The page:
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Walking and age
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LongShiKong



Joined: 28 May 2007
Posts: 928
Location: China

PostPosted: Wed Nov 14, 2012 2:13 am    Post subject: Reply with quote

spiral78 wrote:
I wrote:
the Judeo-Christian ethic of showing consideration for others


Hmm. My parents were missionaries; meaning that I got lots of grounding in Biblical principles and etc - and I don't recall common courtesy and consideration being specifically a 'Judeo-Christian ethic.'


You're right, it's not exclusive to Christianity but J.C. not only said something to the effect of 'Do unto others what you'd have them do unto you." but intrinsic with that was the radical notion that 'others' could extend to include anyone, even those from outside one's immediate ethno, socio, class or religious group. Not so here in China. As guests, foreigners here are treated like royalty but as strangers, we lose all status. People will cue jump right in front of us as if we don't exist.

--------
johnslat:

I admit, that did come to mind as I responded to you.
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johnslat



Joined: 21 Jan 2003
Posts: 12447
Location: Santa Fe, New Mexico, USA

PostPosted: Wed Nov 14, 2012 3:56 am    Post subject: Reply with quote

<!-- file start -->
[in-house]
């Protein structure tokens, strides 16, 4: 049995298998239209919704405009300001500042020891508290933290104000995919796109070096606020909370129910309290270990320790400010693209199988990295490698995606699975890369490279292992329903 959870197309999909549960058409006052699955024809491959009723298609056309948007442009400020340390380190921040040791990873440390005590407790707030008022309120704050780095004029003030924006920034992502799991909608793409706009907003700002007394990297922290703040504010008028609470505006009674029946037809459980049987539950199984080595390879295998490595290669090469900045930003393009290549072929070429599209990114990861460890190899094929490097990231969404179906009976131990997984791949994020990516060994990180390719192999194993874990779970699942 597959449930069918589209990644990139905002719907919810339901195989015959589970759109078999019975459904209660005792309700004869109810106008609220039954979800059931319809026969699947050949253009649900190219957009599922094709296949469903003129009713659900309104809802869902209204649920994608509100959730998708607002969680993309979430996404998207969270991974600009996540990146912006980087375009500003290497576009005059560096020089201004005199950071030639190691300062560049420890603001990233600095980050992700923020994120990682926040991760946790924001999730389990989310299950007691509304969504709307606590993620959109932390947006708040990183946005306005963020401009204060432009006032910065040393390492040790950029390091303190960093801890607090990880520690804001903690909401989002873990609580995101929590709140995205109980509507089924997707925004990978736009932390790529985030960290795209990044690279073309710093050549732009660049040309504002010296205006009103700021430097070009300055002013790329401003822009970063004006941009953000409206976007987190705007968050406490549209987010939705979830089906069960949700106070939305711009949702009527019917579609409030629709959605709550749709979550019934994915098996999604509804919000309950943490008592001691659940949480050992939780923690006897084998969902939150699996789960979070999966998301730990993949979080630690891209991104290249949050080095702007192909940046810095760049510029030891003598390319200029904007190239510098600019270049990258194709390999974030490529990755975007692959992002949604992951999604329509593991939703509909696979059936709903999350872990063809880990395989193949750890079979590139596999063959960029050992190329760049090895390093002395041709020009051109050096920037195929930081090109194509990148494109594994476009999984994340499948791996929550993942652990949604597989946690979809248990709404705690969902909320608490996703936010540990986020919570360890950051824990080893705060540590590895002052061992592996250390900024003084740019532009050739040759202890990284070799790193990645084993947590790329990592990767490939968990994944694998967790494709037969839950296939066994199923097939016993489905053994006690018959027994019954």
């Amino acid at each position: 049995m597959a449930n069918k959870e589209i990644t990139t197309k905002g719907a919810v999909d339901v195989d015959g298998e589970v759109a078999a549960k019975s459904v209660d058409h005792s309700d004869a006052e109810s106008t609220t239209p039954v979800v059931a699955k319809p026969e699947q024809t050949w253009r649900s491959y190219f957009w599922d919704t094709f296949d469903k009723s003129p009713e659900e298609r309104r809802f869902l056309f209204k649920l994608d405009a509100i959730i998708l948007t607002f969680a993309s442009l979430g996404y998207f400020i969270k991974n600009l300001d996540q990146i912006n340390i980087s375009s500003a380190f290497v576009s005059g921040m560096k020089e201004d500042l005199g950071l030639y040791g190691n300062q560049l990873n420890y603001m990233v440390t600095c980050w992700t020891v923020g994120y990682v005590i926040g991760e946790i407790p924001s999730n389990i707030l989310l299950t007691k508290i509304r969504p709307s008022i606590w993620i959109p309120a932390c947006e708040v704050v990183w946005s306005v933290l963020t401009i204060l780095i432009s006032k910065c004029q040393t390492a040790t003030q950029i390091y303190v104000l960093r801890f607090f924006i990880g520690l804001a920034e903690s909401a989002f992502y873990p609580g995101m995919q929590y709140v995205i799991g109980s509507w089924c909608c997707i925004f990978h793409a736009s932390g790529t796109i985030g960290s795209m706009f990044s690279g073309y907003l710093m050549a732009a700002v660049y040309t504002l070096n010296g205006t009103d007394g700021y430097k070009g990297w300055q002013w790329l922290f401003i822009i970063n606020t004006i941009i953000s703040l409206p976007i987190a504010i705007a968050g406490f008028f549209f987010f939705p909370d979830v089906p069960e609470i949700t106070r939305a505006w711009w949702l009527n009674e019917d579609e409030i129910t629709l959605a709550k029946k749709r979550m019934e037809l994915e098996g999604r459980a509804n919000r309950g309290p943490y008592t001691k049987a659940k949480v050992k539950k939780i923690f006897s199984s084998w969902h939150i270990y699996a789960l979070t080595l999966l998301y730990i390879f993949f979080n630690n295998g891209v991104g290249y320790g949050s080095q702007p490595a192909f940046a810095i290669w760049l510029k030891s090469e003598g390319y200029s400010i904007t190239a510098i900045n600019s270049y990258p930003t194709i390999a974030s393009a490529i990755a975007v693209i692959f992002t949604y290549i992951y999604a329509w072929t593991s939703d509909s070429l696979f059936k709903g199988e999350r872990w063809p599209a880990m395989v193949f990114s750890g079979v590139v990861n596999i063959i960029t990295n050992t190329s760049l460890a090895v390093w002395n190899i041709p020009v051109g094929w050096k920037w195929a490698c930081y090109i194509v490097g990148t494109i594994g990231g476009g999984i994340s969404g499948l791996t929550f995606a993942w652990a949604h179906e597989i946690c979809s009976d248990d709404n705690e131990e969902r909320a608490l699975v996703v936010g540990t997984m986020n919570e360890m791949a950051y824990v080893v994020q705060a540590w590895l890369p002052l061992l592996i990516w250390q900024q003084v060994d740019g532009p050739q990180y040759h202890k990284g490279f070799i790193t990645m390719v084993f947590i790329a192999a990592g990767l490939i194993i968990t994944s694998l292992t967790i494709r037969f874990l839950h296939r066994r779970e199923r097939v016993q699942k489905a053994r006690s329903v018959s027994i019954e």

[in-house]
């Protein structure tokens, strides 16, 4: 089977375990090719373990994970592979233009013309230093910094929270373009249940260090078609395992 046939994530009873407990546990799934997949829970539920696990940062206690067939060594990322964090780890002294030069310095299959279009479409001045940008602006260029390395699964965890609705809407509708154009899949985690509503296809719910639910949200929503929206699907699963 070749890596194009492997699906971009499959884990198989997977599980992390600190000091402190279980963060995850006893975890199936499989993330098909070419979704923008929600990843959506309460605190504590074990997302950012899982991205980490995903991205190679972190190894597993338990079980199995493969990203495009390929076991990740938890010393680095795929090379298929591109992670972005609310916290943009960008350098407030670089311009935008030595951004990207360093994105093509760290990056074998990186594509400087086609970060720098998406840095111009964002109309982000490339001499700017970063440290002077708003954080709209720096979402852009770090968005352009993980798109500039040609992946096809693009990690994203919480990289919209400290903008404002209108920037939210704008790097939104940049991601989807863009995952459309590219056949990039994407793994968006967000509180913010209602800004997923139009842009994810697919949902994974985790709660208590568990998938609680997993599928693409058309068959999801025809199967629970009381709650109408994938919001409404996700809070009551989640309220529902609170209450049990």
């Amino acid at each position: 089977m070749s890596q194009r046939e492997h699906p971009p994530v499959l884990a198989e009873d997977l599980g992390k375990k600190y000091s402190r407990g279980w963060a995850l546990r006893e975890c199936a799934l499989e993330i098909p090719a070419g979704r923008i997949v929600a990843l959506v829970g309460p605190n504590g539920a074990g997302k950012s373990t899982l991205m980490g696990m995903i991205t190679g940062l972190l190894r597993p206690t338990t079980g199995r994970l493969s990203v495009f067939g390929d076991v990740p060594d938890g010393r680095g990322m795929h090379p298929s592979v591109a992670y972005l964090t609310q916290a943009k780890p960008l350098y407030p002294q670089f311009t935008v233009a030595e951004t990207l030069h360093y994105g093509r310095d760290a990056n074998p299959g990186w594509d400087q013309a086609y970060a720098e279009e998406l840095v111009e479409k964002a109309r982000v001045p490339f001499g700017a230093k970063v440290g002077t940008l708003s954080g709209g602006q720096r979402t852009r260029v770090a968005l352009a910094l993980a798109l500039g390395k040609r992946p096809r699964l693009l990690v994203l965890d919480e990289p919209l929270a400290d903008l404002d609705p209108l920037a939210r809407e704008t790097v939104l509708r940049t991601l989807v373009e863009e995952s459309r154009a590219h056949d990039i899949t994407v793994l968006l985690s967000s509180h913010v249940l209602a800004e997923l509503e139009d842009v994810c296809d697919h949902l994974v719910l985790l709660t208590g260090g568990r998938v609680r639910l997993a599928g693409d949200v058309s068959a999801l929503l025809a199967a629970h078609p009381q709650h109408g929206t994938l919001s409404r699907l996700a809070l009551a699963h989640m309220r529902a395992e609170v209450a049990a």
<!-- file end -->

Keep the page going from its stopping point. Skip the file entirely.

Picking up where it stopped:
Dear LongShiKong,

I was virtually certain it would Very Happy.

Regards,
John
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Sashadroogie



Joined: 17 Apr 2007
Posts: 9320
Location: Moskva, The Workers' Paradise

PostPosted: Wed Nov 14, 2012 4:42 am    Post subject: Reply with quote

All this opium of the people talk needs to stop right now, grrrr! Or I'll have to give a Marxist critique of the episode involving crumbs from the table, which shows petty-bourgeois nationalism clearly at work.

Let's get back to walking, please. More about queue-jumping please!!
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Sashadroogie



Joined: 17 Apr 2007
Posts: 9320
Location: Moskva, The Workers' Paradise

PostPosted: Wed Nov 14, 2012 4:50 am    Post subject: Reply with quote

More walking puns, too, please. And running jokes! Very Happy
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scot47



Joined: 10 Jan 2003
Posts: 12207
Location: Ultima Thule

PostPosted: Wed Nov 14, 2012 11:27 am    Post subject: Reply with quote

Sasha's problem is the ingestion of too much STOLICHNAYA. maybe he should change brands. Samogon or Moskovskaya ?
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Sashadroogie



Joined: 17 Apr 2007
Posts: 9320
Location: Moskva, The Workers' Paradise

PostPosted: Wed Nov 14, 2012 11:37 am    Post subject: Reply with quote

I'll have you know, my good sir, that I only ever let Beluga pass my lips. Why settle for less than the best? Especially illegal moonshine...